Affirmative Action for Four Centuries?

The Atlantics editors and writers share their favorite titles—new, classic, or somewhere in between—from a year of reading.

The Atlantic’s editors and writers share their favorite titles—new, classic, or somewhere in between—from a year of reading.


The First Fifteen Lives of Harry August by Claire North

Harry August, the narrator and protagonist of Claire North’s 2014 novel The First Fifteen Lives of Harry August, is an “ouroboran,” gifted and cursed with a sort of immortality: Death, for August and others like him, is merely a reset button. When he dies, his life begins again from birth. On top of that, August’s memory is cinematic; he remembers in vivid detail everything that’s happened to him after infancy throughout all his lives.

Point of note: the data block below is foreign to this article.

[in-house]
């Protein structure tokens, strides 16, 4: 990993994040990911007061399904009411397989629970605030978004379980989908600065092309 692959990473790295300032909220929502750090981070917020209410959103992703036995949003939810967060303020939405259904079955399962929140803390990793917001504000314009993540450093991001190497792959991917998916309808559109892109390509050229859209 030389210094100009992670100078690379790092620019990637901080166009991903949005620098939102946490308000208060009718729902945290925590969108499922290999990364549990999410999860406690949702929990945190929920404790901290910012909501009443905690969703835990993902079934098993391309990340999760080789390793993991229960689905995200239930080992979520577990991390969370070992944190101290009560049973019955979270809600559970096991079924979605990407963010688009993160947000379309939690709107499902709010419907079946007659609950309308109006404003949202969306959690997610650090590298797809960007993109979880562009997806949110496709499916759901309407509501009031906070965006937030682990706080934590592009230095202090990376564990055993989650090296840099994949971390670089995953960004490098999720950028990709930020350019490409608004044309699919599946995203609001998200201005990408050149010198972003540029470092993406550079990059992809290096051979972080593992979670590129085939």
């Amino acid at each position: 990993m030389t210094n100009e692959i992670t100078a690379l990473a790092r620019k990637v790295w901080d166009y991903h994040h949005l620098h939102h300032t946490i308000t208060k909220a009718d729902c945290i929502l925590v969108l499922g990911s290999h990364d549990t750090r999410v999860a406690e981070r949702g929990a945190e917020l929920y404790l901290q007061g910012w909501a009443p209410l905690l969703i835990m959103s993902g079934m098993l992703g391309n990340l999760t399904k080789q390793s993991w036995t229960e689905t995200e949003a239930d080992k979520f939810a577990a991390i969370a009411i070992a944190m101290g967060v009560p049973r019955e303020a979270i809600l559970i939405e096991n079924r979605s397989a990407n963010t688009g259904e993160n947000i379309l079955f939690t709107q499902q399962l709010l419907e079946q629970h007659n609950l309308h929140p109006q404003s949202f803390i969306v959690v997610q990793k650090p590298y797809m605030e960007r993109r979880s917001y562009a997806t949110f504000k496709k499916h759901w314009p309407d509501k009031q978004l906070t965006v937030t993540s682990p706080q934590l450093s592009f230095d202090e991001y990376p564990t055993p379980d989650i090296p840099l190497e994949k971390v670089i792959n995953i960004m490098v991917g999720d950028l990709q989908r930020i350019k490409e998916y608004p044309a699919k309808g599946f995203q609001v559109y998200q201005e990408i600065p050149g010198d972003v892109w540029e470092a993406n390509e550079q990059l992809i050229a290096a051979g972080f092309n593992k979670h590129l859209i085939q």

In less deft hands, this recursive reincarnation could have easily made for a messy, thematically incoherent plot. (Though from Groundhog Day to Life After Life, it’s worth noting, this certainly isn’t the first well-crafted run at the conceit.) But this book is a marvel of plotting—intricate and fast-paced, yet lucid and digestible. Best of all is the novel’s thematic richness; this is a book about many, many things. To me, it was a striking portrayal of aging—the way an earlier stage of life can come to seem like a different life altogether, how the emotion of an intense and abruptly ended love affair gradually and unexpectedly softens, the process of coming to terms with death. To you, this book will likely be about something quite different. And perhaps it will acquire yet more meanings in the lives we have ahead.